Over the years, molecular techniques have evolved into the most robust tool for detecting the presence of plant diseases. Enzyme-linked immunosorbent assay (ELISA) and polymerase chain reaction (PCR) are the molecular techniques commonly used for disease detection. Among the shortcomings of the molecular techniques are that the sample preparation is very labor-intensive and time-consuming, and need an elaborate procedure. This means that these techniques cannot be used as preliminary screening tool unless significant compromise is made in terms of results accuracy. Moreover, the molecular techniques are moderately expensive, require consumable reagents, trained personnel and specific instrumentation, and their application is limited to well-known and harmful diseases.

Being the fastest growing technology, biosensors are expected to replace ELISA in a near future. Biosensors used in pathogen detection are chemical sensors which incorporate a biological recognition element. The biological sensing component is grouped into two main categories of biocatalysts and bioligands. The sensing element is selective making it highly desirable as a basis for analysis in complex mixtures in real-time. Biosensors are used to develop devices called “electronic tongue”, which, as the name implies, are to be used in liquid phase. Biosensors are still far from being commercialized and need to be improved on a number of different aspects including cost, durability of the biological element, sensitivity, and reproducibility.

Non-contact type sensors

Remote sensing is a rapid, non-destructive, cost-effective measurement method which allows for taking unlimited number of samples. It is a promising technology for the detection of disease and can help in taking measures to prevent physiological stresses and physical damages caused by pathogens. To date, many non-invasive techniques have been developed for plant disease detection including imaging and spectroscopic techniques, and volatile organic compounds (VOC) profiling-based technique. The spectroscopic and imaging techniques encompass a broad range of methods such as fluorescence spectroscopy, fluorescence imaging, hyperspectral imaging, and visible-infrared (visible-IR) spectroscopy. In fluorescence spectroscopy, the object (vegetation) is excited with a beam of light (shortwave ultraviolet spectra) and the emitted fluorescence from it is measured. In fluorescence imaging, fluorescence images are taken using a camera. In the hyperspectral imaging, the spectral reflectance is acquired for a range which may include the visible and infrared regions of the electromagnetic spectra. Visible–near infrared (Visible–NIR) spectroscopy, mid-infrared spectroscopy and hyper spectral imaging have been used in a number of studies for the detection of Huanglongbing (greening) in citrus orchards.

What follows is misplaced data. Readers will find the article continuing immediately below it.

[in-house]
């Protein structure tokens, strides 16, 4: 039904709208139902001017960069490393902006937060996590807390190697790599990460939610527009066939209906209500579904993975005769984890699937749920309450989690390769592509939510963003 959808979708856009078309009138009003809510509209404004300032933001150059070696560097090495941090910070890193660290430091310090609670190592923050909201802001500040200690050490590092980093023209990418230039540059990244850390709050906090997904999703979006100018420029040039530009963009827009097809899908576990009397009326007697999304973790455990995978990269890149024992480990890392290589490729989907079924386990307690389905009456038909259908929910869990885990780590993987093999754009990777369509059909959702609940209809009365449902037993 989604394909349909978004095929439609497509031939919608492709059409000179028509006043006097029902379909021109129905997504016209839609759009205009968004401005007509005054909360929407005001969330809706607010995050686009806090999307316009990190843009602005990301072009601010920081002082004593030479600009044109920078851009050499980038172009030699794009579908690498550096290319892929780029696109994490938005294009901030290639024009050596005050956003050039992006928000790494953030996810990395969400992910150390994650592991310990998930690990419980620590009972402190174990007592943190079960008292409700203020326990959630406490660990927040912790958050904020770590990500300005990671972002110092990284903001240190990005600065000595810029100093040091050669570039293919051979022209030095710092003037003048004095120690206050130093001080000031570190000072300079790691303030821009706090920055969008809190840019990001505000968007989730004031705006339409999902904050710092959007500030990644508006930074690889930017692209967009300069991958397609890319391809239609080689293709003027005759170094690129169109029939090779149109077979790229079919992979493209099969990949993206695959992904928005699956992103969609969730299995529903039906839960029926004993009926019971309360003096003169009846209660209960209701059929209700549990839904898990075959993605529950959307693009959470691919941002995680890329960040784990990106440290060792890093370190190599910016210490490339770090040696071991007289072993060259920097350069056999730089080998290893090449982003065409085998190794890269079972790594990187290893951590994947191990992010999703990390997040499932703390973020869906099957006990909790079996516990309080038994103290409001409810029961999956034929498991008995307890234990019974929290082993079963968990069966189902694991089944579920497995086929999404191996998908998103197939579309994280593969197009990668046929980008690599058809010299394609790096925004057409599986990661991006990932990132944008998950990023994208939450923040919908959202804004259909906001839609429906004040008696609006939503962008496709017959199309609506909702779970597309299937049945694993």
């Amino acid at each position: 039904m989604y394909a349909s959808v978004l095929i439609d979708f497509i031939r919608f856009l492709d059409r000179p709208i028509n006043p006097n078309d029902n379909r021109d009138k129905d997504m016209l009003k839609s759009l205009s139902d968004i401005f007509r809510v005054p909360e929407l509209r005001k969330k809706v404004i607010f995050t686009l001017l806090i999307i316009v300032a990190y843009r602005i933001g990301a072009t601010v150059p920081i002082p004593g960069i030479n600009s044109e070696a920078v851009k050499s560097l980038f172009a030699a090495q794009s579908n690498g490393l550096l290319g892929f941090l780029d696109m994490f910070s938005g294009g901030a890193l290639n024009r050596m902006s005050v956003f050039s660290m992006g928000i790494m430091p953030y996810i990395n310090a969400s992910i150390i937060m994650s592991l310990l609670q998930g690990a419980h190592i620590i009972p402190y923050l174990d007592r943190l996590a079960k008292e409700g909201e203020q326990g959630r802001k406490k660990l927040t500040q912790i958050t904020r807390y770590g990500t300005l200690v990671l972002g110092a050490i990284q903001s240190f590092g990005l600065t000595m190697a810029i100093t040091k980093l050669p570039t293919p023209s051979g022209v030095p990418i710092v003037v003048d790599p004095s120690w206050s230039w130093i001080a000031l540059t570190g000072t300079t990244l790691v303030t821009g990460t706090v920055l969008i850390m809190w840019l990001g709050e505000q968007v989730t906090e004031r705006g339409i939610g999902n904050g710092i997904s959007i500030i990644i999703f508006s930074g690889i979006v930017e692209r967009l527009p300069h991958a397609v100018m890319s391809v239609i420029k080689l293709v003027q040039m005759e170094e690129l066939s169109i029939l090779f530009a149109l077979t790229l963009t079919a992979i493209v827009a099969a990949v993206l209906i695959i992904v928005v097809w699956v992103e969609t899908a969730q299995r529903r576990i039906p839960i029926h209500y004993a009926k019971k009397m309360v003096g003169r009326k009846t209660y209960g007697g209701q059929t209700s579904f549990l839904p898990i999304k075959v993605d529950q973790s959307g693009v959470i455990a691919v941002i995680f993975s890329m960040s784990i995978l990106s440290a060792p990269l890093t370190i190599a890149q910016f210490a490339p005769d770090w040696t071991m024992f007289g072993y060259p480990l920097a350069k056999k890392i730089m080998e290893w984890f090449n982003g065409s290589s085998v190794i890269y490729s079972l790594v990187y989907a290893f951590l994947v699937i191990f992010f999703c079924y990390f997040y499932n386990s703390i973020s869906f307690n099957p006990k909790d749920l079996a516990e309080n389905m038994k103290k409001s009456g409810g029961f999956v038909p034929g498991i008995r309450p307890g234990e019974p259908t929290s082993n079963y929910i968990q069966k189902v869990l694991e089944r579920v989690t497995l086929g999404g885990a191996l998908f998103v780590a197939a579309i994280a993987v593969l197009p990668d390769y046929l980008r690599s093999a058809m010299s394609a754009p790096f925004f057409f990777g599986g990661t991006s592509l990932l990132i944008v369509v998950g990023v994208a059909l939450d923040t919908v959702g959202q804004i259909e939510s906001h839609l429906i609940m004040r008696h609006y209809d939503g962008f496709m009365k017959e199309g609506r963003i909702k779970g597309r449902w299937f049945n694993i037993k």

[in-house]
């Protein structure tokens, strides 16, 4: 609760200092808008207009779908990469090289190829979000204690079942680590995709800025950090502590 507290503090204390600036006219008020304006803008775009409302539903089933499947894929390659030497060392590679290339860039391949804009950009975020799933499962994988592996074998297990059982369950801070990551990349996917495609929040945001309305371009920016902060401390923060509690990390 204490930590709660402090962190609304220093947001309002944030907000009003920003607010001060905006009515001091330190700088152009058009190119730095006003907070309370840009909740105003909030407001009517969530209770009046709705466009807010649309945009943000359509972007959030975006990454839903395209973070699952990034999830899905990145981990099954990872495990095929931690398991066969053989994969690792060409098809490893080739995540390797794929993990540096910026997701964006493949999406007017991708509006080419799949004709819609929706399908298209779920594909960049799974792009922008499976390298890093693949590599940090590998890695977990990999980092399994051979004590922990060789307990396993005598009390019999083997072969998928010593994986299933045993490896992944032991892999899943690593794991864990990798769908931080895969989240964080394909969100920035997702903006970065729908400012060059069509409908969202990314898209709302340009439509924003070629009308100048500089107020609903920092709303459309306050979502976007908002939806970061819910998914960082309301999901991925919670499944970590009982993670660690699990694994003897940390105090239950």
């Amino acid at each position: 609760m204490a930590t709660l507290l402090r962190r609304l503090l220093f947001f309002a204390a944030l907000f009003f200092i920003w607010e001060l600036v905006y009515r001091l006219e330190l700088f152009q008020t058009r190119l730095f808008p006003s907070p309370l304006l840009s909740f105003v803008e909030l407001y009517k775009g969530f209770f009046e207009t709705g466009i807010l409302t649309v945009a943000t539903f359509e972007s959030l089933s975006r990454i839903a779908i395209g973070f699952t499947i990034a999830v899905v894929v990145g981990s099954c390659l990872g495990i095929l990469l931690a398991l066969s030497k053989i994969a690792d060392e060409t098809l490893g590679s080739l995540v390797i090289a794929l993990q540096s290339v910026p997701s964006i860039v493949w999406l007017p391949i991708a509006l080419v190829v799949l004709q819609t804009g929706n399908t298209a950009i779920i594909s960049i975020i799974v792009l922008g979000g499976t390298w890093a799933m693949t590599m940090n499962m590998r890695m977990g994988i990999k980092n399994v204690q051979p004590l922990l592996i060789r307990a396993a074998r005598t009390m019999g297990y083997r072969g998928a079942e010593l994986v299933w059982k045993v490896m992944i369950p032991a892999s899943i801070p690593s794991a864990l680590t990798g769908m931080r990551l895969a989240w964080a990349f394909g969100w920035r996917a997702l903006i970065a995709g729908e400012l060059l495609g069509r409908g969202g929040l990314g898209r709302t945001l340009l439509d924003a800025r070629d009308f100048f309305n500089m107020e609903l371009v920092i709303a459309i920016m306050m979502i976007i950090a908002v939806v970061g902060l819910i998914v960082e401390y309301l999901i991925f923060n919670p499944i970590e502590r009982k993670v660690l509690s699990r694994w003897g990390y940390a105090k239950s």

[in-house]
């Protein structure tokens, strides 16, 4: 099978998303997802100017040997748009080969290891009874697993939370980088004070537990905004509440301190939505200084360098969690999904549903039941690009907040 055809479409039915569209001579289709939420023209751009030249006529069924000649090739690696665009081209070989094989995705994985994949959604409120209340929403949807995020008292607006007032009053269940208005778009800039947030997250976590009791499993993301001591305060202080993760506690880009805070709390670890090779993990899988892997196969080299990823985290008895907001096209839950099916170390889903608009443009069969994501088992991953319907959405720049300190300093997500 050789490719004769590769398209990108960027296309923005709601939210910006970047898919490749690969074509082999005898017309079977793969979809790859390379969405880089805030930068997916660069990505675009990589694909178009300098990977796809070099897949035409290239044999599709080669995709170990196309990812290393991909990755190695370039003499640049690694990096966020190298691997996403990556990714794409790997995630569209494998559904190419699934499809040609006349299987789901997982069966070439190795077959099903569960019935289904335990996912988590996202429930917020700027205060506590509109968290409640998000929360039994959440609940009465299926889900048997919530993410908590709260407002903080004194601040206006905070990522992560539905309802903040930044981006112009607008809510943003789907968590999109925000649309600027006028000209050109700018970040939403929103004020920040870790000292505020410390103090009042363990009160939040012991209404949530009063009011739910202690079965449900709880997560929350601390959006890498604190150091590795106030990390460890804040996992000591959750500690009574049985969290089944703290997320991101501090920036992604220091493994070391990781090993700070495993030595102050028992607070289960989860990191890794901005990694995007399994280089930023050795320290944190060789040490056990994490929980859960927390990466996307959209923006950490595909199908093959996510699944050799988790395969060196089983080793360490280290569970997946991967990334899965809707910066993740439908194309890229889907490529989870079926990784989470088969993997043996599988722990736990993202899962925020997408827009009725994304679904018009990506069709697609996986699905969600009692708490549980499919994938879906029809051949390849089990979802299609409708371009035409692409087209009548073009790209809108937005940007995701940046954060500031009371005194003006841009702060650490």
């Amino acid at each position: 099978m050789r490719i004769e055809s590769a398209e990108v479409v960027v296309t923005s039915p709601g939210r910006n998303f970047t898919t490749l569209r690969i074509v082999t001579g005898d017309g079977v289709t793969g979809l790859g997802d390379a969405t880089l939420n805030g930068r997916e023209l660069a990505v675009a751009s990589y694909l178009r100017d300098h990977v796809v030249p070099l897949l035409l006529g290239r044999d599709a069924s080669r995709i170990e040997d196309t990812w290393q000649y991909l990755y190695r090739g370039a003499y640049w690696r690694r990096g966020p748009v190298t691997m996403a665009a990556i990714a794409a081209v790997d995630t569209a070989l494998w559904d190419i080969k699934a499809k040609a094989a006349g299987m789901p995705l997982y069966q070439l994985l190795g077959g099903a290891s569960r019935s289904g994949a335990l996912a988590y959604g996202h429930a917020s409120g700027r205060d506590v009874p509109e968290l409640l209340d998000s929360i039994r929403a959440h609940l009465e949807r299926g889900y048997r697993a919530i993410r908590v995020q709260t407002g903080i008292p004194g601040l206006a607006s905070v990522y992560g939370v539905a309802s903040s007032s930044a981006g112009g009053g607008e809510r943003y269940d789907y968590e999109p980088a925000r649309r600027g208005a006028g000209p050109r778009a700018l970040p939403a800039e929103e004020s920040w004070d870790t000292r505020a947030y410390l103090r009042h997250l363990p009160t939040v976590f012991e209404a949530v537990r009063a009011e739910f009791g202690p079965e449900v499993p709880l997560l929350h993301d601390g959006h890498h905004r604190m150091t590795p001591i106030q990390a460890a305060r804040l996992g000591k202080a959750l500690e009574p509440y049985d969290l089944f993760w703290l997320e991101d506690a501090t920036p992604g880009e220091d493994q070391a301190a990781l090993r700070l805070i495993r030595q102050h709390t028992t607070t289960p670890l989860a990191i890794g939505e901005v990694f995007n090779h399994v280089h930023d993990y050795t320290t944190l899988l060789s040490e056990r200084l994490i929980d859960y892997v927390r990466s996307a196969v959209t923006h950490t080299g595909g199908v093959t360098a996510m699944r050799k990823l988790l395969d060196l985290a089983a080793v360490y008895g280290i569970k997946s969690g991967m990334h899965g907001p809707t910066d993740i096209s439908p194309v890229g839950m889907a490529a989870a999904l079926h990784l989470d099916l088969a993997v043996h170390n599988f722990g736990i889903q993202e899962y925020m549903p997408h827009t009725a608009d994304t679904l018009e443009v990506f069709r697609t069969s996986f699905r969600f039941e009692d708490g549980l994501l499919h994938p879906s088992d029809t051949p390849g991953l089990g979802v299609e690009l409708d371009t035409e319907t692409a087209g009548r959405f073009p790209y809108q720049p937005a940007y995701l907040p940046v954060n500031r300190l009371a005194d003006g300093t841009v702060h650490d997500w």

The VOC profile-based disease detection uses an electronic nose or GC–MS (gas chromatography–mass spectroscopy) analysis of volatile metabolite released by plants (healthy and diseased) to identify diseases. An electronic nose is simply made up of a series of gas sensors allowing for discriminating a range of organic compounds that may be present in the air. Electronic nose systems have been successfully used for identifying plant diseases.